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The Charlotte post. (Charlotte, N.C.) 1918-????, November 13, 1997, Image 16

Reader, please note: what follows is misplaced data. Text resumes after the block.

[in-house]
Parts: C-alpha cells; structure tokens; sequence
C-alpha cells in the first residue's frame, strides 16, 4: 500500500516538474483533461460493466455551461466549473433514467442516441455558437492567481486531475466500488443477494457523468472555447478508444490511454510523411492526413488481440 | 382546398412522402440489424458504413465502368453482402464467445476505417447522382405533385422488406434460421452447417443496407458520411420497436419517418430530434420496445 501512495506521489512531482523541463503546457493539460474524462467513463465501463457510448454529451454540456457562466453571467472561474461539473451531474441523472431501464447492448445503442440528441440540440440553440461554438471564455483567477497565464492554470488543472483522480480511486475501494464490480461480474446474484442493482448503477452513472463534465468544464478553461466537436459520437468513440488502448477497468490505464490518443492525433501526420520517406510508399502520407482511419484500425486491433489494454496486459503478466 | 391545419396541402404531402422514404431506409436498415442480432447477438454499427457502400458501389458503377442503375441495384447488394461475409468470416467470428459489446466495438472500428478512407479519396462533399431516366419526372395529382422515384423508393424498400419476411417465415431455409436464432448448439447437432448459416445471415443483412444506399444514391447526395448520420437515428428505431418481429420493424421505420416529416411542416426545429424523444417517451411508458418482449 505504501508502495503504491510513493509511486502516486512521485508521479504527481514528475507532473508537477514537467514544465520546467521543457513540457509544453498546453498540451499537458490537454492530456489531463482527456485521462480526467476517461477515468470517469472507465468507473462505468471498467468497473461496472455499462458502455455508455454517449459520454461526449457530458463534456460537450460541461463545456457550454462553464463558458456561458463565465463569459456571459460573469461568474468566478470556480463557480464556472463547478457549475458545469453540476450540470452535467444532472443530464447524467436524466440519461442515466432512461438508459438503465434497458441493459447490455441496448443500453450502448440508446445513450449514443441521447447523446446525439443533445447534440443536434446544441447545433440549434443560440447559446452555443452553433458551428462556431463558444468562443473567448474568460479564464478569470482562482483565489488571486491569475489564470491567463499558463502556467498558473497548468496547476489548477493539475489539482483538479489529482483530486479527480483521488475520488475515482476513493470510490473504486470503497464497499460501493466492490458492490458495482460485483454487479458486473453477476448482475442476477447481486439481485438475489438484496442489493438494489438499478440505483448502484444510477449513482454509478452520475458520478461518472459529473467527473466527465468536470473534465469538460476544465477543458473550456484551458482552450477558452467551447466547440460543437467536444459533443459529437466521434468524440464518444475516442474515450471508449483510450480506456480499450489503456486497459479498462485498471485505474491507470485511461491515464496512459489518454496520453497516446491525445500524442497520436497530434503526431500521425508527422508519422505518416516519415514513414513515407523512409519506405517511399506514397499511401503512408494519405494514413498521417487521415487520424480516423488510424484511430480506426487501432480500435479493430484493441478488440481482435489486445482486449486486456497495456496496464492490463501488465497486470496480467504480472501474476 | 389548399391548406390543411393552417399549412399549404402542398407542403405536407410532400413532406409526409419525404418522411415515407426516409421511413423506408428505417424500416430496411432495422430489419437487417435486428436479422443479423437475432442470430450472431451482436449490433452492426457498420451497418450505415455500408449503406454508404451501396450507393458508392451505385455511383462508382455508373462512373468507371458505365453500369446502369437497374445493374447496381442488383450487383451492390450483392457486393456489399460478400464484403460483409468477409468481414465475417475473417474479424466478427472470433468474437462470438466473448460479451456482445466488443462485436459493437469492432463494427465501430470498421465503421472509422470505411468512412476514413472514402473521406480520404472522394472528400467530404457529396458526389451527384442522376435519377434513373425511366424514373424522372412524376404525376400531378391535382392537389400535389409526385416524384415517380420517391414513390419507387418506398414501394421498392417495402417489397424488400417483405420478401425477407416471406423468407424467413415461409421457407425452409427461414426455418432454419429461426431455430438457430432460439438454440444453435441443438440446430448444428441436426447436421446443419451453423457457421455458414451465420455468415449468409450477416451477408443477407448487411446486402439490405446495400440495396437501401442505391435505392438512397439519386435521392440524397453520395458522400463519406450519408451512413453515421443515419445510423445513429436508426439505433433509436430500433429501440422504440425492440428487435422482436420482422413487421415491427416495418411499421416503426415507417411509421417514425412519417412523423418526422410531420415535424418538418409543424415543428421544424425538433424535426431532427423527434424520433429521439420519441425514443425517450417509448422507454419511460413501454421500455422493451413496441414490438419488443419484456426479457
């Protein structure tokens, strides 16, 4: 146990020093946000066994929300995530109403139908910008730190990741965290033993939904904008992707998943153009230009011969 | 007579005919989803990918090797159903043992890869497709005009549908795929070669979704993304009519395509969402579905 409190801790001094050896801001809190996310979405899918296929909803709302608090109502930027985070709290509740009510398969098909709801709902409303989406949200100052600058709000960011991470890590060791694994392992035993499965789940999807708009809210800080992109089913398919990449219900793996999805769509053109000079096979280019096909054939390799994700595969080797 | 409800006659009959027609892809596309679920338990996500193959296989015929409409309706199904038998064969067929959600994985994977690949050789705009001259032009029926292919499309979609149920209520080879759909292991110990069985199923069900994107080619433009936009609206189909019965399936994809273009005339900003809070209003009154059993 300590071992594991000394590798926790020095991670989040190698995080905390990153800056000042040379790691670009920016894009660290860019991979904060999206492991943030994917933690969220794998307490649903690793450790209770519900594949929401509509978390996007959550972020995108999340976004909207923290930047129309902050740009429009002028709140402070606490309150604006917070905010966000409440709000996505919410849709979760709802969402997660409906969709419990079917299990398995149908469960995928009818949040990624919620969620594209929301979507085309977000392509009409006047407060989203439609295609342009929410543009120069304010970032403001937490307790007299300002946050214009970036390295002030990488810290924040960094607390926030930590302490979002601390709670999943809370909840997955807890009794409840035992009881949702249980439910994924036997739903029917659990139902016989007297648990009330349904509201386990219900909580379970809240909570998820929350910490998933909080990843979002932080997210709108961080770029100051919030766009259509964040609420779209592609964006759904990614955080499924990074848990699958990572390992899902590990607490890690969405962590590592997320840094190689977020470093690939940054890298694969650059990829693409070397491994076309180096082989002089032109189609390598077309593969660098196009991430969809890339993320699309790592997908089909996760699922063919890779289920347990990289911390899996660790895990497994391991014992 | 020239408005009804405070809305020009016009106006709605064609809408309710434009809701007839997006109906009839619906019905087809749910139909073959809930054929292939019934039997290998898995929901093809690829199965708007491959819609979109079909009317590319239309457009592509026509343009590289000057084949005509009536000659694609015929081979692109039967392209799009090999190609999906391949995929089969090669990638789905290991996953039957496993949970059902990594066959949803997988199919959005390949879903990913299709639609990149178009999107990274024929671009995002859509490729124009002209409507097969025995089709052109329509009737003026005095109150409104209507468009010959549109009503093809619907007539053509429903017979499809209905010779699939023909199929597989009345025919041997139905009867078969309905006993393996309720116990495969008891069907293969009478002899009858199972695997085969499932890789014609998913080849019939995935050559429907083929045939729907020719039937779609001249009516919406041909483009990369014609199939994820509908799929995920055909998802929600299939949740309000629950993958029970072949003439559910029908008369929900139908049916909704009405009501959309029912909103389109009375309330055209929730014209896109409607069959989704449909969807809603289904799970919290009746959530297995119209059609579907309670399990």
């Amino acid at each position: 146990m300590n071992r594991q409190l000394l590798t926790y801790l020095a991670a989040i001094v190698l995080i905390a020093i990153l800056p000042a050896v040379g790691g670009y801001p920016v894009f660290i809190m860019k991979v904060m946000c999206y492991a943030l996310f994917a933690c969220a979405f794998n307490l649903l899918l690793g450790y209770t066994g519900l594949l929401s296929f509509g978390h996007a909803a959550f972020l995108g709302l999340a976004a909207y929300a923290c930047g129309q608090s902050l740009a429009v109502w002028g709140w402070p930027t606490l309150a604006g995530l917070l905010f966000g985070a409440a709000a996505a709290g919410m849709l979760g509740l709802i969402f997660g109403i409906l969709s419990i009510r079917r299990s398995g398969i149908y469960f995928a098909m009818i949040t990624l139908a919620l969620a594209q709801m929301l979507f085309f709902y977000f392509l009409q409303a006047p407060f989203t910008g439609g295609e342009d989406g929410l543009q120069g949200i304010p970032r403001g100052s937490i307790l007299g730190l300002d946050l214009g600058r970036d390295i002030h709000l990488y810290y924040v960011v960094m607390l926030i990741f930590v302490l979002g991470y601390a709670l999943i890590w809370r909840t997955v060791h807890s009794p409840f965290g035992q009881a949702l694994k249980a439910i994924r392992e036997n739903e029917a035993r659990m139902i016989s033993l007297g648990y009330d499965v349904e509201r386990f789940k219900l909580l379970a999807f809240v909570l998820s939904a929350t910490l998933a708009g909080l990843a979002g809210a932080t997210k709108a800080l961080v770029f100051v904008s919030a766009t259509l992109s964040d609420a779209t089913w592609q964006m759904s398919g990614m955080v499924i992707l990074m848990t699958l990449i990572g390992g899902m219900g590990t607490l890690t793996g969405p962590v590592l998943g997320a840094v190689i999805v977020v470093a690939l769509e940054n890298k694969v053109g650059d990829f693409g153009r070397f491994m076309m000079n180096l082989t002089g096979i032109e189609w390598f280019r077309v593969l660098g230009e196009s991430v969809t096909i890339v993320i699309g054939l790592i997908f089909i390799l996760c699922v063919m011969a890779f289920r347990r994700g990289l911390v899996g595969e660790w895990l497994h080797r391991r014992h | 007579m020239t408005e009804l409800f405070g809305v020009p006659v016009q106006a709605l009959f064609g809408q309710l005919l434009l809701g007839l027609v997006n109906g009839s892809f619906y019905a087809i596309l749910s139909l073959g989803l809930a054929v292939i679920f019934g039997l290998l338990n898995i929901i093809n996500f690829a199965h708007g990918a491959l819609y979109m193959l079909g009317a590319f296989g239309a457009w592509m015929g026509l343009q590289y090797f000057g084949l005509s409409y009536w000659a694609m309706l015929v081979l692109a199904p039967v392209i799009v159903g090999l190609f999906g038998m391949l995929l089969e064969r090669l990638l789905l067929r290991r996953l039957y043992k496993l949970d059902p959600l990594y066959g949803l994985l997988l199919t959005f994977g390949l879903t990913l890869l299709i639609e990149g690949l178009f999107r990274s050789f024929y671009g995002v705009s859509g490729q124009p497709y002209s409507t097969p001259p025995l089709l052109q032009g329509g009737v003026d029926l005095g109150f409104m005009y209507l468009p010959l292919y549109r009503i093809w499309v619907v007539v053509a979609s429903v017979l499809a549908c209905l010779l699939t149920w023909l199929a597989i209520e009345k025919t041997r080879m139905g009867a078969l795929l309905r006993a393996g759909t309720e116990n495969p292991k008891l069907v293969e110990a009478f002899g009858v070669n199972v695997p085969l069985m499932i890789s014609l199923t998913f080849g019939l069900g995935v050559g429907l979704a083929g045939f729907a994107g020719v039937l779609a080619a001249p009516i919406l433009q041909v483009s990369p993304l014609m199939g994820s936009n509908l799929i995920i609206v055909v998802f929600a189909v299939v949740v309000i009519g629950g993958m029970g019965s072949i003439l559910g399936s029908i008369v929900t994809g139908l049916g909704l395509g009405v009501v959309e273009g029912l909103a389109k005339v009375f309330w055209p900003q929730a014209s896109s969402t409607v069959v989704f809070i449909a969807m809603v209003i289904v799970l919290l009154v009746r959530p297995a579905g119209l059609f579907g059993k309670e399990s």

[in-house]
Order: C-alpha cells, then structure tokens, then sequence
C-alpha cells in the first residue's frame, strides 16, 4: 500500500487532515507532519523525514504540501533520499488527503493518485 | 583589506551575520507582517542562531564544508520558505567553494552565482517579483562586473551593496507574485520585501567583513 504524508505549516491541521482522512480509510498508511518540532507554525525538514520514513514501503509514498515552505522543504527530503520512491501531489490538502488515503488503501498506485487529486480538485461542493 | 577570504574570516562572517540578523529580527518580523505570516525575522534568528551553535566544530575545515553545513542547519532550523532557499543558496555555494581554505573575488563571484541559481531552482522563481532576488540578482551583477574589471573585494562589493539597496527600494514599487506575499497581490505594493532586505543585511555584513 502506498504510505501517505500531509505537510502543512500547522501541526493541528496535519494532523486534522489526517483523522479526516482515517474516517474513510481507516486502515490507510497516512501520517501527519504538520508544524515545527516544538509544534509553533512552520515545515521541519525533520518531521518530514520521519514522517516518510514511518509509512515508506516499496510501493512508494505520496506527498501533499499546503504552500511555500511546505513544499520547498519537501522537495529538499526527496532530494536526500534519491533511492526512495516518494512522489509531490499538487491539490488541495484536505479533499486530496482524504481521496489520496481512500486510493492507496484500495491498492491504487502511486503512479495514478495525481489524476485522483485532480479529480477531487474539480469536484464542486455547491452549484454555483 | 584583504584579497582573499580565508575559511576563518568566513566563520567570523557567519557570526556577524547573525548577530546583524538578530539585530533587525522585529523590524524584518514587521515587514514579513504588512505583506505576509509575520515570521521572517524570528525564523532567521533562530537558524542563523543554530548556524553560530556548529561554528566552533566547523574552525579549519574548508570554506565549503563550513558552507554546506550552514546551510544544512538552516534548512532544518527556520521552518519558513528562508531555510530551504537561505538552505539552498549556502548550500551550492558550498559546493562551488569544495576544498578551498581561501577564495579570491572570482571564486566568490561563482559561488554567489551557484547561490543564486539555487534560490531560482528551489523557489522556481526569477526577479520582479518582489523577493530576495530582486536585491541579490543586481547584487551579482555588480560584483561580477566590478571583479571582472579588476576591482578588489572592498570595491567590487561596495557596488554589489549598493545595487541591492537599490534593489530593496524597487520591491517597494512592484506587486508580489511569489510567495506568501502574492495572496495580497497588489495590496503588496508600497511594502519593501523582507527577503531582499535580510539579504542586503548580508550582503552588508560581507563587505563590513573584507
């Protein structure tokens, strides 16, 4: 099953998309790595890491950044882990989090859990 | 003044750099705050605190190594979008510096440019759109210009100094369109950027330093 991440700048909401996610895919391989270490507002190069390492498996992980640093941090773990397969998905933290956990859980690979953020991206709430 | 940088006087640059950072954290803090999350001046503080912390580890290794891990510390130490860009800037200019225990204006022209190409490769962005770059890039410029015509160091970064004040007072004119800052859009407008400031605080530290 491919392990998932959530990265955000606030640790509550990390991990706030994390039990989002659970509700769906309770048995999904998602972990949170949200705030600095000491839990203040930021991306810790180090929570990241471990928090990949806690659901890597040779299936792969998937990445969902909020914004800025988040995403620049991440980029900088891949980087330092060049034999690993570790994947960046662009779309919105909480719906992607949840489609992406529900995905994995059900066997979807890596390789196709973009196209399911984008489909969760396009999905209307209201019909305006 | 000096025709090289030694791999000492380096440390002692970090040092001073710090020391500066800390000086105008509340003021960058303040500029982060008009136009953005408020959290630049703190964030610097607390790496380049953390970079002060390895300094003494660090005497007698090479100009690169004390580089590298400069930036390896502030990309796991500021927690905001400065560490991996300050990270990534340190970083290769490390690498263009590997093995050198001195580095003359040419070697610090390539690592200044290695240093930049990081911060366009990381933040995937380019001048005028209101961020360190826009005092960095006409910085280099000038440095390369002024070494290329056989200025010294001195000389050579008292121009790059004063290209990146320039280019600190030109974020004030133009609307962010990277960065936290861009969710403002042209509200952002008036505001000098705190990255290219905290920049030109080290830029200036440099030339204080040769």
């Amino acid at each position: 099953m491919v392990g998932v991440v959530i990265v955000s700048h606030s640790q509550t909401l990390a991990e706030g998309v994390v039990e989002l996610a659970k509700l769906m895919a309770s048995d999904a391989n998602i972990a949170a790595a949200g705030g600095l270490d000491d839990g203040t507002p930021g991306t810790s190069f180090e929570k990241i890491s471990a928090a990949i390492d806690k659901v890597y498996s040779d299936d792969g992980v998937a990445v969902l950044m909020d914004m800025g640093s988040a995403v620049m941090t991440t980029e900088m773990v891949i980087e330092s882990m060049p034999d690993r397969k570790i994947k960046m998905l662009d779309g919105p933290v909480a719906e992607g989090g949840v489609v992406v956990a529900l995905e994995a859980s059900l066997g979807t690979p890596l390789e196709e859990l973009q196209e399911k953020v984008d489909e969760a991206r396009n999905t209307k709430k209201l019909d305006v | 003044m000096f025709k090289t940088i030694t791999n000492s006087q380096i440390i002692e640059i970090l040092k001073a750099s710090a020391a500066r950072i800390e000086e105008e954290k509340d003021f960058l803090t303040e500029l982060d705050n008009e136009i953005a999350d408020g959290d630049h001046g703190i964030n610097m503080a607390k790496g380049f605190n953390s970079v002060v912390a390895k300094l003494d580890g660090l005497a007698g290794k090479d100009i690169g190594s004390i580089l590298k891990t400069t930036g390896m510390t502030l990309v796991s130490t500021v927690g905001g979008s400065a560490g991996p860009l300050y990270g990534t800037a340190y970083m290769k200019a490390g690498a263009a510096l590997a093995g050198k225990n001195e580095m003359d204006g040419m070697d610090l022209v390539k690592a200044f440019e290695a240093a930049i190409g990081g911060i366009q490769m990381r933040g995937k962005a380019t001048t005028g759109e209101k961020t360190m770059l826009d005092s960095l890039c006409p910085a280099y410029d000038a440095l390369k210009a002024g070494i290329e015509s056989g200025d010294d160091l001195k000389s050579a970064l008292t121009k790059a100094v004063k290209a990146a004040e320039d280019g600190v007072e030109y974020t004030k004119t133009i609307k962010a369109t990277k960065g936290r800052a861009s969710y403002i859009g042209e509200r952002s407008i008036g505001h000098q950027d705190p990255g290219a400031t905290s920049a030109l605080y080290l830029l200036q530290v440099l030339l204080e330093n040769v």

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; http://wvvw.thepost.mindspring.com Wt)t Cljarlotte 16A STYLE THURSDAY, NOVEMBER 13, 1997 HIV immunity? African cousins hold hope for HIV vaccine. Seepage 13 A. Greenville to honor residents The Greenville Community Historical Society will gather at the Greenville Center to honor former residents tomorrow at 7 p.m. The Greenville Community Historical Society Awards are presented each year to former residents who have distin guished themselves in religion, business, education and family. Among those to be honored are Mary Foster Cherry, Jack Johnson and Cyrus and Lucille Alexander. A special government award will be presented to FBI agent Juanita Moore. Mapley Nelson, who at 100 is one of the neighborhood’s oldest residents, will receive recognition for his contributions to Greenville. During each ceremony, the ^oup recognizes an individual as Tbrchbearer. This year the award will be presented to activist Glenda Horton- Manning. : The Greenville Center is locat ed at 1330 Spring St. Tickets are $15. For more information, call 399-4548 or 596-1681. STS welcomes Graham ■ Noted businessman and author Stedman Grjham will be the keynote speaker tonight at Save the Seed’s annual youth ban quet. . The banquet begins at 7:30 at the Marriott City Center. rGraham, author of “You Can Make It Happen: A Nine-Step Plan for Success,” is founder of Athletes Against Drugs. He serves as chairman and CEO of S. Graham and Associates, a management and marketing eonsulting firm. Save the Seed is a non profit organization which provides mentor for young African American males. ; Tickets are $35. ; For more information, call 376- 7283. Black MBA Association to honor local students iThe National Black MBA Association is helping two young Charlotteans reach their educa tional goals. - Talia Clemmons and Isaac Manes will receive scholarships from the group during its annual Scholarship Awards Ceremony and Dinner, Nov. 20 at The Adam’s Mark Hotel. ■.Clemmons, a freshman at Johnson C. Smith University Md Isaac Manes a graduate stu dent at the Wake Forest Universit/s Babcock Graduate School of Management. JCSU President Dorothy Cowser Yancy, will give the keynote address. I Tickets are $20 for non mem bers. • For more information, call 329- 9497. Thursday It^s a classic PHOTOS/NC A&T A dedicated tailgater serves up a batch of hamburgers and hotdogs during a recent N.C. A&T gam. Dedicated ‘gaters wiii brave the eiements for a chance to fire up the griii. Food a big part of football lure By Jeri Young THE CHARLOTTE POST The Carolinas Football Classic is still a week away, but true college football fans have already begun to show then- colors. By the time N.C. A&T and S.C. State take the field Nov. 22 at Ericsson Stadium, a battle of sorts wUl have already taken place. Not on the gridiron, where the Aggies and Bulldogs wiU duke it out. Not even among the two marching bands, who will bat tle each other before, during and after the game. Nope. The real competition begins homs before kick-off when thousands of fans hght griUs and fire wash pots to cook up heaping helpings of filed fish, hamburgers and hot dogs. The competition on the field will be hot. But not as hot as the three-alarm Buffalo wings and chih dished out by thou sands of hungry fans taking over uptown to tailgate. It is not for weaklings. Forget the fancy stuff. Uptown’s finer eateries will be as welcome as ants at a picnic. Forget the imported brew, too. Expensive beer takes a back seat to whatever comes in a keg. And forget the weather fore cast. Real tailgaters don’t use ‘em. Like the mailman, the serious tailgater will brave See HOT page 14A Meatball Subs 1 pound ground beef 1/2 cup soft or dry breadcrumbs 1 egg 2 tablespoons finely chopped onion 1 clove garlic, crushed 1 teaspoon salt 1/8 teaspoon pepper 4 Sub rolls Heat oven to 400 degrees. In large bowl, com bine all ingredients, mixing lightly but thor oughly. Pinch off approximately 11/2 inch piece of beef mixture to make 20 meatballs. Bake in ungreased pan. To make subs: Grill or saute onions and pep pers. Split sub rolls spoon in meatballs. Serve with cheese. Hot TV Spicy Chicken Wings Dip 1/2 cup sour cream 1/2 cup mayonnaise 2 teaspoons white wine vinegar 1 tablespoon chopped fresh parsley 1 tablespoon chopped green onions 1/2 teaspoon minced garlic 3 tablespoons crumbled blue cheese 1/2 teaspoon pepper Salt and freshly ground pepper Hot sauce to taste Wings 12 chicken wings vegetable oil for frying 4 tablespoons melted butter or margarine 1 teaspoon ketchup 1 teaspoon pepper sauce In a bowl, beat together all of the dip ingredients until blended. Set aside. Remove tips from wings and discard. Separate the first and sec ond joints of the wings. Pat wings dry with paper towel. In a hea'vy saucepan, heat about 2 inches of oil to 350 degrees. Fry the wings a few at a time for about 6 minutes or until golden brown on all sides. Drain oil well. In a small bowl, mix butter, ketchup and pep per sauce. Tbss the wings in butter mixture to coat thoroughly. Serve hot with dip and celery on the side. For three alarm wings, marinade wings in a mixture of milk and hot sauce for at least 45 minutes before frying. From The Tabasco Brand Cookbook by Paul Mcllhenny with Barbara Hunter. Mediterranean Veal Burgers 1 pound ground veal 1 loaf focaccia bread or sesame seeded hamburger buns 1 egg 1/2 teaspoon salt 1/2 teaspoon pepper 1/3 cup plus 2 tablespoons prepared basil pesto 1/2 cup jarred roasted bel peppers, rinsed, drained and cut into strips Cut Focaccia into quarters. Using serrated knife, split each quarter horizontally in half. Pull out 1/4 inch soft bread crumbs from cut sides of tops of focaccia; process in food processor fitted with metal blade. If using buns, use any fresh bread crumbs. Reserve 1/4 cup bread crumbs for veal mixture. In medium bowl, combine veal, bread crumbs, egg salt and pepper, mixing lightly but thoroughly. Shape into four 1/2 inch thick patties. Place patties in center of grill over medium, ash covered coals. Grill uncovered 12 to 14 minutes until centers of burgers are no longer pink. Place focaccia, cut side down on grill for 1 to 2 minutes. Spread with pesto. Add patties and close. From the National Cattleman’s Association. * November round up — North Carolina Central University Alumni Association will host a meeting for alumni at 7 p.m at the Kappa Alpha Psi Fraternity House, 5409 Beatties Ford Road. Forget the shoes - sports talent in the genes By Ira Dreyfuss THE ASSOCIATED PRESS • Community forum — the Kushite Institute for Wholistic Development will host a discus sion on the Confederate flag at 7 p.m. The discussion will he facil itated by by Ivan Alexander. See AFKXfO CHArajOTTE page 1SA WASHINGTON - Some people are just naturally good at aerobic sports, and researcher Claude Bouchard is closer to figuring out why. He has found a marker - a sign post in the DNA - for a genetic mutation that seems to help some people benefit more from aerobic training. “I think this is the first that, without any doubt, is linked to the responsiveness to training,” said Bouchard, of Laval University, Quebec. Bouchard and his colleagues have mapped a mutation in the CKMM (muscle-specific creatine kinase) gene to a section of one chromosome. The gene is involved in production of a protein used to produce muscle energy. The CKMM protein is less common in the type of muscle fiber involved in aerobic, or endm-ance, activity than it is sprinting or other nonendurance athletics. The researchers drew their genetic samples from a group of 240 adults in a long-running look at how much of exercise abihfy is hereditary. The men and women, who were sedentary at the start, exercised on stationary bikes an average of three times a week for six weeks. The scientists then compared the DNA samples with the results of the exercise program. They published their findings in the American College of Sports Medicine journal. Medicine and Science in Sports and Exercise. They found that the gene mark er accounted for 9 percent to 10 percent of the variance in respon siveness to aerobic training. “If trainabflity is equal to 100 per- See ABILITY page 15A